Search Images Maps Play YouTube News Gmail Drive More »
Sign in
Screen reader users: click this link for accessible mode. Accessible mode has the same essential features but works better with your reader.

Patents

  1. Advanced Patent Search
Publication numberUS5386527 A
Publication typeGrant
Application numberUS 07/815,292
Publication dateJan 31, 1995
Filing dateDec 27, 1991
Priority dateDec 27, 1991
Fee statusPaid
Also published asEP0549321A2, EP0549321A3
Publication number07815292, 815292, US 5386527 A, US 5386527A, US-A-5386527, US5386527 A, US5386527A
InventorsPatrick W. Bosshart
Original AssigneeTexas Instruments Incorporated
Export CitationBiBTeX, EndNote, RefMan
External Links: USPTO, USPTO Assignment, Espacenet
Method and system for high-speed virtual-to-physical address translation and cache tag matching
US 5386527 A
Abstract
A circuit (100) for high-speed virtual-to-physical address translation and cache tag matching comprises a set-associative memory management unit (112) for producing a first predetermined number, N, of candidate physical address signals (132 and 134), and N candidate address hit signals (150 and 152). A set-associative cache (114) produces a second predetermined number M of address tags (168 and 170) and N-by-M array (M00, M01, M10 and M11) of comparison circuits compare the candidate physical addresses (132 and 134) with address tags (168 and 170) gating by the N address hit signals to generate cache hit signals.
Images(6)
Previous page
Next page
Claims(19)
What is claimed is:
1. A circuit for high-speed virtual-to-physical address translation and cache tag matching, comprising:
circuitry including an N-way set-associative memory for producing a first predetermined plural number, N, of candidate physical addresses and N candidate address hit signals which respectively indicate whether or not said candidate physical addresses are qualified for cache tag matching;
an M-way set-associative cache for producing a second predetermined number, M, of address tags;
comparison circuitry for comparing each of said N candidate physical addresses with each of said M address tags; and
circuitry responsive to said N candidate address hit signals and said comparison circuitry for indicating when a qualified candidate physical address matches one of said address tags.
2. The circuit of claim 1, wherein said set-associative memory comprises a two-way set-associative memory for producing two candidate physical addresses.
3. The circuit of claim 2, wherein said set-associative cache comprises a two-way set-associative cache for producing two address tags.
4. The circuit of claim 1, wherein said set-associative cache comprises a two-way set-associative cache for producing two address tags.
5. The circuit of claim 1, wherein said comparison circuitry comprises a plurality of comparison circuits having a wired-OR output.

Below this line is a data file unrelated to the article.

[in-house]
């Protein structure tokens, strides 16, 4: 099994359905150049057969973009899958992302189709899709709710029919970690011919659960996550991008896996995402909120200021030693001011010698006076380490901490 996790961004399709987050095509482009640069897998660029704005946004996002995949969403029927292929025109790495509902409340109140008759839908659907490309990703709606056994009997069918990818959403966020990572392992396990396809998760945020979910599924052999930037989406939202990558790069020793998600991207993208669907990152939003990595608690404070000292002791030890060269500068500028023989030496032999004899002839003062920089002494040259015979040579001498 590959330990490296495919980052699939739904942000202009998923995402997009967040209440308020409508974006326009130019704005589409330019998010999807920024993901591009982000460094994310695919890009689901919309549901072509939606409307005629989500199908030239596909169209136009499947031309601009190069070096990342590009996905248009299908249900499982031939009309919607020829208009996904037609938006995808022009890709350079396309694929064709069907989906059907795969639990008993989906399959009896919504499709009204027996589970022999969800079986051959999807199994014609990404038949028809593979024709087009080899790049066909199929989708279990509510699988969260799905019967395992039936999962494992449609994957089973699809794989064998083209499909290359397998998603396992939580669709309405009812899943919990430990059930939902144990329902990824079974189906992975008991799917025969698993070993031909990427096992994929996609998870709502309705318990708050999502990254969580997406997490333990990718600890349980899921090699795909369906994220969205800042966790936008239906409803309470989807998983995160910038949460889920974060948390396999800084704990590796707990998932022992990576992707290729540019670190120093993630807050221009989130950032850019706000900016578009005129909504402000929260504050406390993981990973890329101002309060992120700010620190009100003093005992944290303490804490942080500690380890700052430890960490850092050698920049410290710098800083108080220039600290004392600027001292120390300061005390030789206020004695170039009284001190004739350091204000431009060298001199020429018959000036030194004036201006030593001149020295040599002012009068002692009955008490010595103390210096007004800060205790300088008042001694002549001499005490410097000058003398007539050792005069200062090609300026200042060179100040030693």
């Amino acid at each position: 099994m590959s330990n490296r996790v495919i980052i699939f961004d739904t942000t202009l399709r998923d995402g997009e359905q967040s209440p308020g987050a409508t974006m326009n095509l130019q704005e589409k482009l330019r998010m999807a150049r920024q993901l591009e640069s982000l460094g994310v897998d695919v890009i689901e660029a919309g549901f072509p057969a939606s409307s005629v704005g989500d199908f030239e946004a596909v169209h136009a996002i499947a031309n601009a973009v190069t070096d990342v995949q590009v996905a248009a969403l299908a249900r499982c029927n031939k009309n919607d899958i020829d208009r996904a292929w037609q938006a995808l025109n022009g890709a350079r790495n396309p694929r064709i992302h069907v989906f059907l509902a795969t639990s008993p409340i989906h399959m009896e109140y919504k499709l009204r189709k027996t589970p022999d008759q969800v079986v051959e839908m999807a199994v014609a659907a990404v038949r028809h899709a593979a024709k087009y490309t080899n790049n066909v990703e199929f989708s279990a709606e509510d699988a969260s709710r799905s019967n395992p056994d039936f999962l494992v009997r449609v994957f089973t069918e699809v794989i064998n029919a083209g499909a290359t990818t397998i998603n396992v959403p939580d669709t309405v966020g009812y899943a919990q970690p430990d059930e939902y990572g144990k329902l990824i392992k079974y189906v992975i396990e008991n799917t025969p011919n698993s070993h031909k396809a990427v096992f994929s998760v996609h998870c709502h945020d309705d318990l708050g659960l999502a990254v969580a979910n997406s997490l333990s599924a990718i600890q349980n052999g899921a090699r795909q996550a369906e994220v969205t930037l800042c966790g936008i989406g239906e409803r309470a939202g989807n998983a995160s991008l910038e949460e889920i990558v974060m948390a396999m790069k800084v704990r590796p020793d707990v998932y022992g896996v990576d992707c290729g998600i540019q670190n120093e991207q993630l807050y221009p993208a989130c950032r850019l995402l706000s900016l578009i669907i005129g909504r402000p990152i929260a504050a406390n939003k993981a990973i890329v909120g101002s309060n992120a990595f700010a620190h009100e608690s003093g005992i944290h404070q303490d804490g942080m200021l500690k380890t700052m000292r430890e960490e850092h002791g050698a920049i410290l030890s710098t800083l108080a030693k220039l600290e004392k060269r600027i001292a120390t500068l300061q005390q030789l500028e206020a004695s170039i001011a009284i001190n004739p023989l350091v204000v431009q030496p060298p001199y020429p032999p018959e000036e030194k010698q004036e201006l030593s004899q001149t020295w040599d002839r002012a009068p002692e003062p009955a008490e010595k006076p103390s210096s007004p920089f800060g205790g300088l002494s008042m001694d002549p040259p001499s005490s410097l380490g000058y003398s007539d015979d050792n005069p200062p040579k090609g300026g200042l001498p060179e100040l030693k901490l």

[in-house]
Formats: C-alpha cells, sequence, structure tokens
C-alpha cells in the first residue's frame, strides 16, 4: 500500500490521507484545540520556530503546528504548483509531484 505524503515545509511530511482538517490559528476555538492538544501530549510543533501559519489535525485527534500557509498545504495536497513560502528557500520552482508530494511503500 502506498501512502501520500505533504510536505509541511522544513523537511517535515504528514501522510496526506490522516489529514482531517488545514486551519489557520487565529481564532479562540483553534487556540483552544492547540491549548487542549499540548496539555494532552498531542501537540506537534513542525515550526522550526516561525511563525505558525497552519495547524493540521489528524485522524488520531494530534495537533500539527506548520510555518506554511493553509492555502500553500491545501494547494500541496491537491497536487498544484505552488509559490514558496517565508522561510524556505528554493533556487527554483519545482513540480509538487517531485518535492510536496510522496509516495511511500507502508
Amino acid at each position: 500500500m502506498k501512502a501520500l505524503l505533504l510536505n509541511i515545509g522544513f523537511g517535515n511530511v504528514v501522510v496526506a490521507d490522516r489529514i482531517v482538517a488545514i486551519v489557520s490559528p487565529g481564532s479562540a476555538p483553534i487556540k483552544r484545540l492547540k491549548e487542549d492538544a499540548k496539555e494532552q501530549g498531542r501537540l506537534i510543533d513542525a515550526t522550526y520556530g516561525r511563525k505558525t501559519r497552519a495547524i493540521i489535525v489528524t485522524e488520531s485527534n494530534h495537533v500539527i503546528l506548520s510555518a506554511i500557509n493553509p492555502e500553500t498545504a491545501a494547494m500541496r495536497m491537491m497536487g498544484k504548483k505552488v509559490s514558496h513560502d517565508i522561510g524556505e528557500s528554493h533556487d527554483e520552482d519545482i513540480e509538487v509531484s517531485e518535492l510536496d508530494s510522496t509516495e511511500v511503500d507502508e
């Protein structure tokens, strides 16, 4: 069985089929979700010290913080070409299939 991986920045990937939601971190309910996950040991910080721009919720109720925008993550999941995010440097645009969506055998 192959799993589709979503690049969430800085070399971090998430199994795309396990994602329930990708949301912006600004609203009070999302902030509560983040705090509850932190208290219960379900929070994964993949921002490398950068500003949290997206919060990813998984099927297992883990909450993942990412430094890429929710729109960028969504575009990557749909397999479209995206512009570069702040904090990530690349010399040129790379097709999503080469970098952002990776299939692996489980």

6. The circuit of claim 1, wherein said circuitry for producing comprises a plurality of address tag comparators, said address tag comparators further comprising wired OR outputs.
7. The circuit of claim 1, wherein said comparison circuitry includes an N-by-M array of comparison circuits.
8. The circuit of claim 7, wherein said cache includes a cache tag random access memory from which said cache tags are produced.
9. The circuit of claim 8, wherein said comparison circuits are connected to said cache tag random access memory.
10. The circuit of claim 1, wherein said comparison circuitry includes a dual rail logic input.
11. The circuit of claim 10, further comprising dual rail logic circuitry to input said candidate physical address signals to said comparison circuit input.
12. A method for high-speed virtual-to-physical address translation and cache tag matching, comprising the steps of:
producing a first predetermined plural number, N, of candidate physical addresses;
producing a second predetermined number, M, of address tags;
comparing each of said N candidate physical addresses with each of said M address tags;
generating N candidate address hit signals which respectively indicate whether or not said candidate physical addresses are qualified for cache tag matching; and
indicating, in response to said comparing step and said N candidate address hit signals, when a qualified candidate physical address matches one of said address tags.
13. The method of claim 12, wherein N=2 and the step of producing two candidate physical addresses includes using a two-way set-associative translation lookaside buffer.
14. The method of claim 13 wherein M=2 and the step of producing address tags includes using a two-way set-associative cache.
15. The method of claim 12, wherein m=2 and the step of producing two address tags includes using a two-way set-associative cache.
16. The method of claim 12, further comprising the step of comparing said candidate physical addresses with said address tags using a dynamic-wired OR comparison circuit.
17. The method of claim 12, further comprising the step of comparing input virtual addresses to virtual address tags stored within an associative memory management unit, including using a wired OR comparison circuit.
18. The method of claim 12, wherein said comparing step includes using a comparison circuit having a dual rail logic input.
19. The method of claim 18, further comprising the step of directing said candidate physical address signals to said comparison circuit using dual rail logic.